Pre-Conference

Before heading to the conference, take a few minutes to look over the agenda and the attendee list (if it’s available).  The agenda can give you an idea of what topics will be discussed and where you can contribute – when you contribute to a discussion (especially in a conference like ours where the main purpose is to develop relationships), it can help people to identify you with a certain area of expertise, and make you a thought leader who is sought out for later conversations.  It also makes you easier to remember.

Review the attendee list and identify who you’d like to build relationships with.  This can seem a bit "icky," but you know where your clients are doing business, so it’s a good idea to connect with possible referral partners so that you start to build that level of trust necessary for referring work.  You may even see someone on the list that seems to have a cool job, or a unique value proposition – meet these people just to expand your horizons if nothing else.  When we stretch our comfort zones, that’s when we really learn and grow.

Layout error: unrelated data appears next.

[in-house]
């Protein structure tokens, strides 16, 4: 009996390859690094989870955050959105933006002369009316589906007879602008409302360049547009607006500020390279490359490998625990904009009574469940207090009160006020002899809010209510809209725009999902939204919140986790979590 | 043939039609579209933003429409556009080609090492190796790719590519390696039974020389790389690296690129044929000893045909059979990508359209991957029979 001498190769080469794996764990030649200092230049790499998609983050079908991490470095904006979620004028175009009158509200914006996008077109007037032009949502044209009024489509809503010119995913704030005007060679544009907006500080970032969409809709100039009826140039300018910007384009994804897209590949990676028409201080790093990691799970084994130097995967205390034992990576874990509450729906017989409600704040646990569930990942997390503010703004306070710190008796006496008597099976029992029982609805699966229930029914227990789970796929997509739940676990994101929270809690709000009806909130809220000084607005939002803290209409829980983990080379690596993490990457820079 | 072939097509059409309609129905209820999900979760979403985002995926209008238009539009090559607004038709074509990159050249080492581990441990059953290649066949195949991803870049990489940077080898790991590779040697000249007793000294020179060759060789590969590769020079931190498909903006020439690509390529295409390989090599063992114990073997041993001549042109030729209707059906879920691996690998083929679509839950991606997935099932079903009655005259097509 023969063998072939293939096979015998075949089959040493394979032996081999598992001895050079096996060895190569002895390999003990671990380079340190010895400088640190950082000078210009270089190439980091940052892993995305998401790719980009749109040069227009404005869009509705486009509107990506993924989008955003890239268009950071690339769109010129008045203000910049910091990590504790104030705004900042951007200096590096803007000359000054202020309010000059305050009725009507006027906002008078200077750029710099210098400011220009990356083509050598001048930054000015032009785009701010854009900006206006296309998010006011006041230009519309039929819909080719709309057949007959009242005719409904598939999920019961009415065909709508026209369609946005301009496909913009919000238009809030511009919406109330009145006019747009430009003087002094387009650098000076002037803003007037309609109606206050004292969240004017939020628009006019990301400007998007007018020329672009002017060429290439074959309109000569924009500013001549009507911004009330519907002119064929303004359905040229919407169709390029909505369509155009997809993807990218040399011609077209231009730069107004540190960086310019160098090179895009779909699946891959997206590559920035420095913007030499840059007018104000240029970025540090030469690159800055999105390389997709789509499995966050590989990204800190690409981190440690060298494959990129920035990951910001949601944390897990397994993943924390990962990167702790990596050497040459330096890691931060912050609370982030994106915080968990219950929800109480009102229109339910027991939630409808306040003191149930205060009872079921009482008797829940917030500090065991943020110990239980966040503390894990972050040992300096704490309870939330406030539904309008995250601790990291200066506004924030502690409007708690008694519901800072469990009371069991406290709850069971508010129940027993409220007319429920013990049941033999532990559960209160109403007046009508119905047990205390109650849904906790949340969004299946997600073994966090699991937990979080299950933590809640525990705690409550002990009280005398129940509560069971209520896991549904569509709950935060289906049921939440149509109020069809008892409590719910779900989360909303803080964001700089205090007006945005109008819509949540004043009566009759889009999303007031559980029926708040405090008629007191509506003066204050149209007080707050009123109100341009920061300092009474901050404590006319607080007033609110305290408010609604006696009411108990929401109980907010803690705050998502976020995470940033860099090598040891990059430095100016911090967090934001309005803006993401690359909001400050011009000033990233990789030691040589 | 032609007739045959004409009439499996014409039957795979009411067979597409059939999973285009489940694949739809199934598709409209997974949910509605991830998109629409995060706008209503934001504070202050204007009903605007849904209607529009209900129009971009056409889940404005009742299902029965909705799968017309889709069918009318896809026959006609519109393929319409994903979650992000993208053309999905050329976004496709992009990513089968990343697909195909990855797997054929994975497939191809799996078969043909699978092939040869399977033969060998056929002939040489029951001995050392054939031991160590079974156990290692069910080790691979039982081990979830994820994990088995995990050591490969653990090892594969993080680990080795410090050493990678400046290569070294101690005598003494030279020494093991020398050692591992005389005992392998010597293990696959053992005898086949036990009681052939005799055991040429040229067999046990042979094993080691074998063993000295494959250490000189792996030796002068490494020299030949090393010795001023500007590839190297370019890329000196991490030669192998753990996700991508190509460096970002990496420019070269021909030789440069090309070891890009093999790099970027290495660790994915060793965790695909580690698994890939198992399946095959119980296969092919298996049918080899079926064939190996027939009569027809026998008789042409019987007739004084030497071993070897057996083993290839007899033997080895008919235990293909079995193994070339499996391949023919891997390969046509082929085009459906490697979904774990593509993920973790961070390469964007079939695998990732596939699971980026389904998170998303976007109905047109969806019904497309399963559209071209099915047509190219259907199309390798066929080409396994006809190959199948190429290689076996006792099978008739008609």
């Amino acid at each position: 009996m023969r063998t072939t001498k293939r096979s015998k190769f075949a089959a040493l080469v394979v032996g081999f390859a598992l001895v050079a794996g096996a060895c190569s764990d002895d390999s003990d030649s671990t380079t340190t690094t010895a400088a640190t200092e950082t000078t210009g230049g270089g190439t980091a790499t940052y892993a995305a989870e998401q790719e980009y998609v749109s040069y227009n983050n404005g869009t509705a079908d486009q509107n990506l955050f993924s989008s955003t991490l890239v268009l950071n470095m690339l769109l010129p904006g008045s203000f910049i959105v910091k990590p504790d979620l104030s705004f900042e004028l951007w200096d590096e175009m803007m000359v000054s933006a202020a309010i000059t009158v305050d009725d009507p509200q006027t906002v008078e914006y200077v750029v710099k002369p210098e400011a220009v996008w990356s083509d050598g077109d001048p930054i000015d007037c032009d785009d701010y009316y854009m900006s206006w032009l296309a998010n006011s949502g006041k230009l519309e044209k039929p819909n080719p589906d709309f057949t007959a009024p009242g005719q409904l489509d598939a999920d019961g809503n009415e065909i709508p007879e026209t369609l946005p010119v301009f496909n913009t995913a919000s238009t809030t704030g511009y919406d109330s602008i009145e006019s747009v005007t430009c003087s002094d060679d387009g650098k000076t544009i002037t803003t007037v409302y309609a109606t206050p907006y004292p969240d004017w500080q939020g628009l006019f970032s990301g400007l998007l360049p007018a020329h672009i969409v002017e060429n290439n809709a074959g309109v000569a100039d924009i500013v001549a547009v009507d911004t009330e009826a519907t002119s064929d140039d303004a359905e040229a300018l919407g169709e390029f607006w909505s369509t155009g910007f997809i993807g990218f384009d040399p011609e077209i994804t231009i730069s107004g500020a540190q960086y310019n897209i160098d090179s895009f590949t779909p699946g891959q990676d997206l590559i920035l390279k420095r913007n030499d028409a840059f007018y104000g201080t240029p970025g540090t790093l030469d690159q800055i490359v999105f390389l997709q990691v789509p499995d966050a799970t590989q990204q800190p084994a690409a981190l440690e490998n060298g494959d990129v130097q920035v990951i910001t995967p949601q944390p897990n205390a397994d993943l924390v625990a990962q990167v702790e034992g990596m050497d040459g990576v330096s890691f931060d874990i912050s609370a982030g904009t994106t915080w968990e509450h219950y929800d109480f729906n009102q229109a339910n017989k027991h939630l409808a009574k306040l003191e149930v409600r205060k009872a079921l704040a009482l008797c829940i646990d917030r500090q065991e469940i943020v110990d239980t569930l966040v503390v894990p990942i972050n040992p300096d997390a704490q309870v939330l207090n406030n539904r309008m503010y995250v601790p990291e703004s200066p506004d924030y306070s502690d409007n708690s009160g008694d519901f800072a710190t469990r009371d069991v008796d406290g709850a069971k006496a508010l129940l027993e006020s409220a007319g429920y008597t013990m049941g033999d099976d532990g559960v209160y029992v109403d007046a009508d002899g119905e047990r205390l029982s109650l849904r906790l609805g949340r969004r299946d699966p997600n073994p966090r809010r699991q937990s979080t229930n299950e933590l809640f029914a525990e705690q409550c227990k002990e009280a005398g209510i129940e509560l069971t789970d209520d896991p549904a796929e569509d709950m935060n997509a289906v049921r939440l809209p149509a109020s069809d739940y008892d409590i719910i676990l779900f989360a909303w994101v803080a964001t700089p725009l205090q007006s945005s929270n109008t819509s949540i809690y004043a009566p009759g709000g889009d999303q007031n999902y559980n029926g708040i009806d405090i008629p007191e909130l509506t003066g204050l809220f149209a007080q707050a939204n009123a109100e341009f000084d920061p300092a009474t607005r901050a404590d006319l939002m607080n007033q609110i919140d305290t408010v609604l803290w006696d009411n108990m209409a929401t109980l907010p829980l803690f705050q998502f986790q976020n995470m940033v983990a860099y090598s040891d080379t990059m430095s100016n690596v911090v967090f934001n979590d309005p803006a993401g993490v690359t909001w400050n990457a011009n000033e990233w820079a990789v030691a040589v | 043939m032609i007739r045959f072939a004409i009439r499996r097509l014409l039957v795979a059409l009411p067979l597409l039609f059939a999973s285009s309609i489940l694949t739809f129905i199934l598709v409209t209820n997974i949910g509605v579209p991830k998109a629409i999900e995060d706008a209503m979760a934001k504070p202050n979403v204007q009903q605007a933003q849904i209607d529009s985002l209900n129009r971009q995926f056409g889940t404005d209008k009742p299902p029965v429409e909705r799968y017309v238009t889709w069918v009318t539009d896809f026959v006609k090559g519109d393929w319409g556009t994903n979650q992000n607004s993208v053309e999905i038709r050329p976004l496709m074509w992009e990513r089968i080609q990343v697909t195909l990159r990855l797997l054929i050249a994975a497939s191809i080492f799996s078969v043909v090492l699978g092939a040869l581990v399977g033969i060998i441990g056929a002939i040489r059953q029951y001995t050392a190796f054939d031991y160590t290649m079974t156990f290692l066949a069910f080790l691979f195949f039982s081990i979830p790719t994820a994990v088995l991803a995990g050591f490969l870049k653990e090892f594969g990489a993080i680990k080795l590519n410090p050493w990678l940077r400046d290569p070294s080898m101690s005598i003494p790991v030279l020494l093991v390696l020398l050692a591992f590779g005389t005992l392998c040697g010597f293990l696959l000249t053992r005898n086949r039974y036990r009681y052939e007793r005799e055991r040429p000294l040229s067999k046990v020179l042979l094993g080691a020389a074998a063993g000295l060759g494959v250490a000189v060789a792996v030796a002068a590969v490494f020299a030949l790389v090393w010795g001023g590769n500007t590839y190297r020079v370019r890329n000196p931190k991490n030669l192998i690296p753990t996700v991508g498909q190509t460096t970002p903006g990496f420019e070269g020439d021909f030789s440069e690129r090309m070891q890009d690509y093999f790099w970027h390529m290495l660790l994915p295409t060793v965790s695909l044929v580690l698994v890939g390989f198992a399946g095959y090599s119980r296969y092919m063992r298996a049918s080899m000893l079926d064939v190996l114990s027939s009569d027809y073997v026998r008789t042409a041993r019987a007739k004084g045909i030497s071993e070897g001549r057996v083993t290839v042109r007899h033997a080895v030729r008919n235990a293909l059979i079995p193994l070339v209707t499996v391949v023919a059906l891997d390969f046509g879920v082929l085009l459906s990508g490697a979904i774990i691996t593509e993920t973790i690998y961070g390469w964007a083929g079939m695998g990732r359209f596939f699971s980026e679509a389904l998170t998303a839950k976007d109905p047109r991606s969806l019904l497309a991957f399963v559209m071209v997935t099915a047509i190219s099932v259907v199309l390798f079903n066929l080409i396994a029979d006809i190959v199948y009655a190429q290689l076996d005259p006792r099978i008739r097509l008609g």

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Here at Zen I’ve decided to start a weekly post called "Ask Friday!" where I’ll take a reader question and answer it.  You can leave your questions in the comments for any post, if you’d like, or message me on Twitter, LinkedIn or Facebook.

Today’s question comes from Larry Bodine, of Larry Bodine Marketing, who asks "What tips do you have to motivate lawyers to do business development?" 

My number one tip to motivate lawyers is to share success stories.  I’ve found that showing how other lawyers have gotten business through various types of business development activities give attorneys the comfort that someone has tried it before, and they’ve been successful.

But it’s not always enough for me to be the one sharing these stories – it’s often more helpful to get the attorney who’s been successful to do the sharing.  For example, as you know I’m a big fan of social media.  I give presentations to our attorneys at each of our Annual & Regional Conferences, and recently, my presentations have focused on social media.